The evolution of technology is like a slow dance in which most steps are in place, but a few move forward. Motivated by increases of scale and efficiency, applications push the limits of technology and contribute to its advance. This paper presents an example of such an application.
Shasta is a system for interactive reporting of critical business data at Google. Using diverse, large-scale, distributed data, it was developed to satisfy requirements for:
- complex computations to transform large, complex queries to data store schemas,
- low-latency queries that capture recent data store updates, and
- efficient system management of query views.
To satisfy these requirements, Shasta combines new language and system techniques in a four-level architecture stack:
- (1) Relational view language (RVL) compiler to translate parameterized user query views to SQL and to automatically aggregate query results;
- (2) F1 [Google relational database management system (RDBMS)] engine that generates an execution plan for the generated SQL;
- (3) F1 servers and user-defined function (UDF) servers to execute the plan on a central server or distributed servers; and
- (4) Distributed, diverse data stores that balance read versus write optimization using a novel caching scheme.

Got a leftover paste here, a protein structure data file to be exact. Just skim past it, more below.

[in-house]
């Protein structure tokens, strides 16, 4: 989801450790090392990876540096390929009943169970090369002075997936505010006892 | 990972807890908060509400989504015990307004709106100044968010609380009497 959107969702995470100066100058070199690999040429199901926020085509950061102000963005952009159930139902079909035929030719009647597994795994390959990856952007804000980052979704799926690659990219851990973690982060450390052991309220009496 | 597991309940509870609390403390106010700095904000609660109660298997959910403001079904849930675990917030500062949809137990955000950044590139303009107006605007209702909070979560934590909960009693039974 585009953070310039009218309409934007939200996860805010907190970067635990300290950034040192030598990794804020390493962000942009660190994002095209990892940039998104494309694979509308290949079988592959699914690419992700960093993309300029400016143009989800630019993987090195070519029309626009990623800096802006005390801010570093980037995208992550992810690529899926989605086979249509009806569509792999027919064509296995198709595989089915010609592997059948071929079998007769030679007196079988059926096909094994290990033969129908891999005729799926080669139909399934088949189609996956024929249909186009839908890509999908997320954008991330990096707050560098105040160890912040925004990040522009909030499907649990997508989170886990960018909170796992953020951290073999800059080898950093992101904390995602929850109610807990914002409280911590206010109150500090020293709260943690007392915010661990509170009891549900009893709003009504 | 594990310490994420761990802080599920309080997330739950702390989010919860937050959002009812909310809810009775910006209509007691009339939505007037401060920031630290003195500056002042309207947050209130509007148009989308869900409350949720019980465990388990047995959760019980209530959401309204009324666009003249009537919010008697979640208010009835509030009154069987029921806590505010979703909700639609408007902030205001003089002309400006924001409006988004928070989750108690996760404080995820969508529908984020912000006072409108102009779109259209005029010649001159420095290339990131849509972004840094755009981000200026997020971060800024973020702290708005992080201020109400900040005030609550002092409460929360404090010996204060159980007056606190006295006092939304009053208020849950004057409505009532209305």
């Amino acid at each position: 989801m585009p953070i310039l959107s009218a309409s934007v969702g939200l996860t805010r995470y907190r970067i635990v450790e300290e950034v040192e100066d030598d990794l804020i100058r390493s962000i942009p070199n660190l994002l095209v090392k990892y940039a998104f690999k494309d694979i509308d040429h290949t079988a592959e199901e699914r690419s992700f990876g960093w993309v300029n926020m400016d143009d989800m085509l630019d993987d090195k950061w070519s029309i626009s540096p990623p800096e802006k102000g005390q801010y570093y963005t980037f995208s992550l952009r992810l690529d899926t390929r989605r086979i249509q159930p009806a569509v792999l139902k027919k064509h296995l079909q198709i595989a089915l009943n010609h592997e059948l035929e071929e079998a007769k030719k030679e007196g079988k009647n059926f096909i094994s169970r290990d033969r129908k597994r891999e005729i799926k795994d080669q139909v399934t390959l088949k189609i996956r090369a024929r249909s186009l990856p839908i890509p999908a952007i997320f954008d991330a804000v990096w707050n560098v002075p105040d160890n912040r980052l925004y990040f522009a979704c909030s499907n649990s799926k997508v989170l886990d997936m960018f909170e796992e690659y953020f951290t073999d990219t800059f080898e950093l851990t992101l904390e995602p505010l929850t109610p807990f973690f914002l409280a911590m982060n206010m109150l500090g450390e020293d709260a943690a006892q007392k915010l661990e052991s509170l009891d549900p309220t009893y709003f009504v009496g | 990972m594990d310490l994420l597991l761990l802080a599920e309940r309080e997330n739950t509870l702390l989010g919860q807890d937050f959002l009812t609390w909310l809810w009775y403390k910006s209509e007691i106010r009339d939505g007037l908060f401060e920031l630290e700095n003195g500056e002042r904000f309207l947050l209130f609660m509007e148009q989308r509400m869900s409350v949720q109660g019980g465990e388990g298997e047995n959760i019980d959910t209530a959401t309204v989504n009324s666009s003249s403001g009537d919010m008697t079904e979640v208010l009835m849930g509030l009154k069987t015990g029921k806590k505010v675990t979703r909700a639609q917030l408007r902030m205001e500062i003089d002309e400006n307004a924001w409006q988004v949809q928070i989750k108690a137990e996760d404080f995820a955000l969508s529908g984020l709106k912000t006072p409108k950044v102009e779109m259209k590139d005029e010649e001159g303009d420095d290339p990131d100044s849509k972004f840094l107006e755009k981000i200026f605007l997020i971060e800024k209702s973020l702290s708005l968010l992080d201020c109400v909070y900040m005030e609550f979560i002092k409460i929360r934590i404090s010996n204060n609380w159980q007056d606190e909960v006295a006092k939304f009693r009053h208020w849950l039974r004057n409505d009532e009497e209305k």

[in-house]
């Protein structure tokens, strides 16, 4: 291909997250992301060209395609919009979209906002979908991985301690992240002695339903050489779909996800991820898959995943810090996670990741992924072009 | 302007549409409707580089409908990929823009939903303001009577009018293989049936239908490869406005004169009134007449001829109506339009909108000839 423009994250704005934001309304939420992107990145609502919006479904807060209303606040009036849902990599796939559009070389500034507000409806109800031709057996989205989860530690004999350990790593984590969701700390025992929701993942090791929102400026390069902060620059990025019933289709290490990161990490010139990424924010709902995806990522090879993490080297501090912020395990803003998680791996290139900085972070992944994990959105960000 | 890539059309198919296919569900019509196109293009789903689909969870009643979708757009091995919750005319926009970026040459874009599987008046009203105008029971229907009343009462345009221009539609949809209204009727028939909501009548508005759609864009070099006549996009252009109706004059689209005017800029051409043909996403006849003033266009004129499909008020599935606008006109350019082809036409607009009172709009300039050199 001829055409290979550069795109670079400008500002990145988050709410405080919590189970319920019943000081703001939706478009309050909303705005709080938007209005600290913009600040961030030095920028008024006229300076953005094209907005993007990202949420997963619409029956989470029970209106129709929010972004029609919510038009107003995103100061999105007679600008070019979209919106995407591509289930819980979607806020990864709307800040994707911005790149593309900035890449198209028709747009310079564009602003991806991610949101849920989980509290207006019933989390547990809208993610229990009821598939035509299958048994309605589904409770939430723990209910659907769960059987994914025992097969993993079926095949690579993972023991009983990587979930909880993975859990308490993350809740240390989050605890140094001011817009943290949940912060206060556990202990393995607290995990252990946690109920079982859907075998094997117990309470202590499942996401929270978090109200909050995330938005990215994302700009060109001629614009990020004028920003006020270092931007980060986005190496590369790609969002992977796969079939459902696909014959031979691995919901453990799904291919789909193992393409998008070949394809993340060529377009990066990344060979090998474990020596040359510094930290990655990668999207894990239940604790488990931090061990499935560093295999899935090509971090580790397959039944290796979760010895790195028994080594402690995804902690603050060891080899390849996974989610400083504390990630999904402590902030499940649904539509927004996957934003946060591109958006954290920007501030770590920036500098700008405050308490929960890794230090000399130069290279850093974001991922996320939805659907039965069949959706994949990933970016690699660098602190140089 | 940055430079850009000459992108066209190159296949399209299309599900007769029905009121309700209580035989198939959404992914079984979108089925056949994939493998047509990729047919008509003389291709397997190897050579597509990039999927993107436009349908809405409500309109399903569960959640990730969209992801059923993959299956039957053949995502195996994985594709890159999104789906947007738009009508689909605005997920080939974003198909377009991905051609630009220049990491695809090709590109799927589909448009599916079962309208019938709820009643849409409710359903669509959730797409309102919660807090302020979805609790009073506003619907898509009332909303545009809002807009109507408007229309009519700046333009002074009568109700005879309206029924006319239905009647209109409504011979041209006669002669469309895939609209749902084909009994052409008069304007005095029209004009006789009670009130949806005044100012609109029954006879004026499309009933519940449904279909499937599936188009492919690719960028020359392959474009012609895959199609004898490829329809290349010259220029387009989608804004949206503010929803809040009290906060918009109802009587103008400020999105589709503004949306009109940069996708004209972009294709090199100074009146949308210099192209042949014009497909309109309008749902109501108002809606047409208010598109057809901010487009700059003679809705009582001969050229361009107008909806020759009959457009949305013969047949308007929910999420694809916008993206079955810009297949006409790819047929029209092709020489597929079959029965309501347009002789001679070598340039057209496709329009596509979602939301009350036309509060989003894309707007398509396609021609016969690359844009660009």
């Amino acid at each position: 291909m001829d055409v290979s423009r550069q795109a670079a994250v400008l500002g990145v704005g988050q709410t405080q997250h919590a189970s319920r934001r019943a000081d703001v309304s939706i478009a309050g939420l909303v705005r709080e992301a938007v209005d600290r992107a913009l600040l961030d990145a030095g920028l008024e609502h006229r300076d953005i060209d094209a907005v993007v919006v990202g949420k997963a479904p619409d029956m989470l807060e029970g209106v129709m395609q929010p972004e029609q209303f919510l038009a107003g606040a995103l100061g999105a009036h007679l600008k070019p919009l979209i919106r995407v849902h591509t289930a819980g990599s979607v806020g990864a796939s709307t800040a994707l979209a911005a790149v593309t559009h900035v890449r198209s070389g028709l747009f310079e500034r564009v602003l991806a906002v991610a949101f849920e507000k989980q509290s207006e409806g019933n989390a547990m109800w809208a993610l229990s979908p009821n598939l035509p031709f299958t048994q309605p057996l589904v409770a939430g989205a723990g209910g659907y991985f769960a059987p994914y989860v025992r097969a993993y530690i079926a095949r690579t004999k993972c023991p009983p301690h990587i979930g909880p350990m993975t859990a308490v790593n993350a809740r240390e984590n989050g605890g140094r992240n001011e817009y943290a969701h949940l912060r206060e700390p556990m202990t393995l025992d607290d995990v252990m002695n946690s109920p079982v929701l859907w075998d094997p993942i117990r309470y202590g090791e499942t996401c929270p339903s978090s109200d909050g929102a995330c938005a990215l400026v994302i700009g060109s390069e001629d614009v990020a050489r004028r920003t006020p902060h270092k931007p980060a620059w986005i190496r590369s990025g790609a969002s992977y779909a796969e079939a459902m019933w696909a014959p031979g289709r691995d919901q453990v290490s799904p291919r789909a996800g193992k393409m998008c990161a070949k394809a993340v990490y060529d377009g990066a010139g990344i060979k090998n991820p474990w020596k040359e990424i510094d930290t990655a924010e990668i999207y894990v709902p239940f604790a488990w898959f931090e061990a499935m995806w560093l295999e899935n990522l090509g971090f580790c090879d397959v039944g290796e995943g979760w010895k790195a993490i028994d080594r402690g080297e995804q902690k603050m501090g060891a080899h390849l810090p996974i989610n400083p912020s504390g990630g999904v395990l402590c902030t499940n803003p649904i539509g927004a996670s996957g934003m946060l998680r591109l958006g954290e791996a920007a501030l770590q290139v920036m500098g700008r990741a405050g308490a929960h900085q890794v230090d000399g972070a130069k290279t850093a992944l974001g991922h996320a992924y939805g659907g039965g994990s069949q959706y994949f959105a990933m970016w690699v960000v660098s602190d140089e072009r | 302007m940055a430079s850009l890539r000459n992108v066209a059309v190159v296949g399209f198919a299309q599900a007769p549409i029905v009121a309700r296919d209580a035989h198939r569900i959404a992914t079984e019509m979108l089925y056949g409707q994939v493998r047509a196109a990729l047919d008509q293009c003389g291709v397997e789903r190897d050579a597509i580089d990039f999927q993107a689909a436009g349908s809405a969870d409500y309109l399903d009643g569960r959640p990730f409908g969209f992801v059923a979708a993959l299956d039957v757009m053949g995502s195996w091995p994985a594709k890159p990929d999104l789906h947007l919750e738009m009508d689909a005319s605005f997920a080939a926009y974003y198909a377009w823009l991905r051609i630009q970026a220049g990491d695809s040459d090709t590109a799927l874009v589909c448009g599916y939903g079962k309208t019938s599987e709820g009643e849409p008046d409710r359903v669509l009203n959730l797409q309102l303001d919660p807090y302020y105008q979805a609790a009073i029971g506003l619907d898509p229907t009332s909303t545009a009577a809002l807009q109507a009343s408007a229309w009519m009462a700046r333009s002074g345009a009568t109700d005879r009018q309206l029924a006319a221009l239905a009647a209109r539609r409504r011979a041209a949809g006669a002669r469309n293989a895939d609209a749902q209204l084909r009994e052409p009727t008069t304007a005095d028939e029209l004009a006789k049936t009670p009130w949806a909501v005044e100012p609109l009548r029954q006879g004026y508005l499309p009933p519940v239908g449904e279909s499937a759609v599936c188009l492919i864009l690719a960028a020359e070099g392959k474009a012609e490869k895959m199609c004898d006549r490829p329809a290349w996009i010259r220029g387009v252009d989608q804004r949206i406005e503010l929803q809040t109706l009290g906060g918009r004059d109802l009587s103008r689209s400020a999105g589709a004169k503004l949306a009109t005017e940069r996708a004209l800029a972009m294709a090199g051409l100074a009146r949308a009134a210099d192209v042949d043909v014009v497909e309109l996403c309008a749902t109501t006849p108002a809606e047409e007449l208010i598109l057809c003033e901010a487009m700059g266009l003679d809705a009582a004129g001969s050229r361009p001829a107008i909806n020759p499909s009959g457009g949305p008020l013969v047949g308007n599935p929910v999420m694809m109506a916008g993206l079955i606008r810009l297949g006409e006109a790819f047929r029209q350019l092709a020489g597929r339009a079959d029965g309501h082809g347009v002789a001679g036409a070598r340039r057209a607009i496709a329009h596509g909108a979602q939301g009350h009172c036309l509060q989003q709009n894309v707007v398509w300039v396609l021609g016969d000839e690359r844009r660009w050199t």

Shasta provides several benefits over the legacy C++ system it replaced. Views expressed in RVL are more understandable to business users and, using view templates, easier to query than the underlying schemas. Furthermore, by encapsulating view definition in RVL and separating it from query processing, software engineering management of Shasta is significantly improved over that of the legacy system. By providing more support for query planning and distributed execution of query plans, Shasta increases performance two to seven times for medium and large queries. With respect to scalability, as input data increases, query latency growth is sublinear, due to distributed query processing and the data characteristics of the Shasta applications (for Shasta applications, query complexity is largely constant across input sizes and query input size “tends to be determined by view parameters”).
The audience for this paper includes those interested in the application of integrated language and system technologies to improve the usability, performance, and scalability of data-rich Internet-distributed interactive applications. Shasta is an example of an application that pushes the limits of technology and contributes to its evolutionary dance forward.